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Hurricanes vs Bruins: Keys for Carolina in Game 1 of the Eastern Conference Final

The Canes and Bruins meet again, and this time, a Stanley Cup Final berth is on the line.

Jamie Kellner

Ten years later, the Carolina Hurricanes are back in the postseason and they’re back in the Eastern Conference Final.

Thursday night’s game one against the Boston Bruins will serve as a massive test for the Canes, who are coming off of a long layoff and will have to fight through some potential early issues in a rabid environment at TD Garden.

Two teams remain in the East. One team will go to the Stanley Cup Final. Here are some keys for Carolina to pick up a potentially massive game one win.

The Best Line in Hockey

For my money, the best forward line in hockey resides in Bean Town and features three elite players in David Pastrnak, Patrice Bergeron, and Brad Marchand. With all due respect to the Capitals’ top trio, these three are going to be a bigger handful than any of the lines Carolina saw from Washington or New York.

The Bruins’ first line forces you to be alert and on your game all night long. If you let up for even a shift or two, you’re asking for big trouble. They wear you down and control the puck, which makes it imperative that Carolina’s matchup (primarily the Jordan Staal line, though Bruce Cassidy will be sure to use the last change to his advantage and try to pin Carolina’s the bottom six in their own end) enforces that same style of play and keeps them out of the offensive zone.

Especially with being on the road and coming off of a long layoff, the Hurricanes have to keep it simple. North-south/low-risk hockey is a must here, and getting pucks out of the zone needs to be an emphasis both with the Canes’ forward group and d-core. A turnover with that Boston line on the ice can quickly end up in the back of the net. They have unreal chemistry that has been built over multiple seasons of dominant play.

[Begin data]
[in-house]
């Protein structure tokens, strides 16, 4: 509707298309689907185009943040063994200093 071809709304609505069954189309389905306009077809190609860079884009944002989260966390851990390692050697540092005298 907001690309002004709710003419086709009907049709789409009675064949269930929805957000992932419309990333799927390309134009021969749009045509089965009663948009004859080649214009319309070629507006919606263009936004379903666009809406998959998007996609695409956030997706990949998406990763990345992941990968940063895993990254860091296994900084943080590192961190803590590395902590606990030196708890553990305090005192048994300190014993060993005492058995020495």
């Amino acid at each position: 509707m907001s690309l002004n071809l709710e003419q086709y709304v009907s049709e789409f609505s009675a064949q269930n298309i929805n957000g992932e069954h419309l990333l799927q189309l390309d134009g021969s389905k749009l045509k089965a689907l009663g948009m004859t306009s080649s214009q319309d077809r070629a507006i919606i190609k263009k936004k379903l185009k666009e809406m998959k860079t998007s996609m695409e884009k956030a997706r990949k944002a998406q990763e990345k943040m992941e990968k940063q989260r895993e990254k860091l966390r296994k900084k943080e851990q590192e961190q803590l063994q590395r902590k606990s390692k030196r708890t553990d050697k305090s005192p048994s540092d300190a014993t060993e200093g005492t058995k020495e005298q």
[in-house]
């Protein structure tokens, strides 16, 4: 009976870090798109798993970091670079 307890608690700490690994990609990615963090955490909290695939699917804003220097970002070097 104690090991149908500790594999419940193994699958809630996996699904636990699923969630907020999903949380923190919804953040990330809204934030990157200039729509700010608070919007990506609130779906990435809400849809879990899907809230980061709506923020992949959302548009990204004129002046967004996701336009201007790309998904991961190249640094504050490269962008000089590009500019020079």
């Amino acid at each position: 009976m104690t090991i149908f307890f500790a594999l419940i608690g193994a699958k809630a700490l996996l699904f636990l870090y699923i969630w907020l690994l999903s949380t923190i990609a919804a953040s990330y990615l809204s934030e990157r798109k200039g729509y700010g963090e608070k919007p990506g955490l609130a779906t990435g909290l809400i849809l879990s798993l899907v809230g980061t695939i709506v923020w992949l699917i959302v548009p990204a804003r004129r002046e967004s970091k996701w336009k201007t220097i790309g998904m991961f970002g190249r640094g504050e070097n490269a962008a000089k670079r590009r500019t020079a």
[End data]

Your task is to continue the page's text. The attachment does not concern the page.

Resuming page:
Part of the “fun” with the Bruins, though, is that they’re far more than a one-line team. David Krejci is on a tear in the middle of their second line, Charlie Coyle and Marcus Johansson are a pair of dangerous offensive players on the third line, and Sean Kuraly is equal parts fun to watch and a pain to play against in the bottom-six.

Are You Up to the Rask?

Fresh off of a 39-save shutout in Boston’s closeout game six win over the Blue Jackets, Tuukka Rask is playing some of the best hockey of his entire career at the moment and doing so on a big stage.

Regardless of if it’s valid or not, the narrative following Rask has been his inability to perform at a high level in the postseason. He’s shushing everyone in these playoffs and there’s no reason to think that he’ll crumble under the pressure of this Eastern Conference Final.

After a somewhat underwhelming regular season, he’s rolling into round three sporting an NHL-best .938 save percentage among goalies with four or more appearances. This harkens back to the first point. Carolina has to control possession and bring constant pressure on Rask in order to wear him down and hope to find some consistent goal production both tonight and through the rest of this series.

Rest or Rust?

If the Hurricanes win tonight, the five-day break will be described as a huge advantage. If they lose, people will say the Canes are over-rested and perhaps rusty.

There’s some validity in both argument’s benefits and side effects, but a long break isn’t a real excuse when you reach this point. It’s the Eastern Conference Final. You have to be ready to go, and if you’re not, you better figure it out in short order.

Carolina was fortunate enough to not play their best hockey in games one and two against the Islanders and still come away with a sweep of their opponent’s home-ice advantage. I really don’t think they’ll be as lucky this time around if they come out with a disorganized game. This Boston team is just too good, and while they didn’t get as much rest as Carolina, they did get two days to recuperate and quickly reload for the Eastern Conference Final.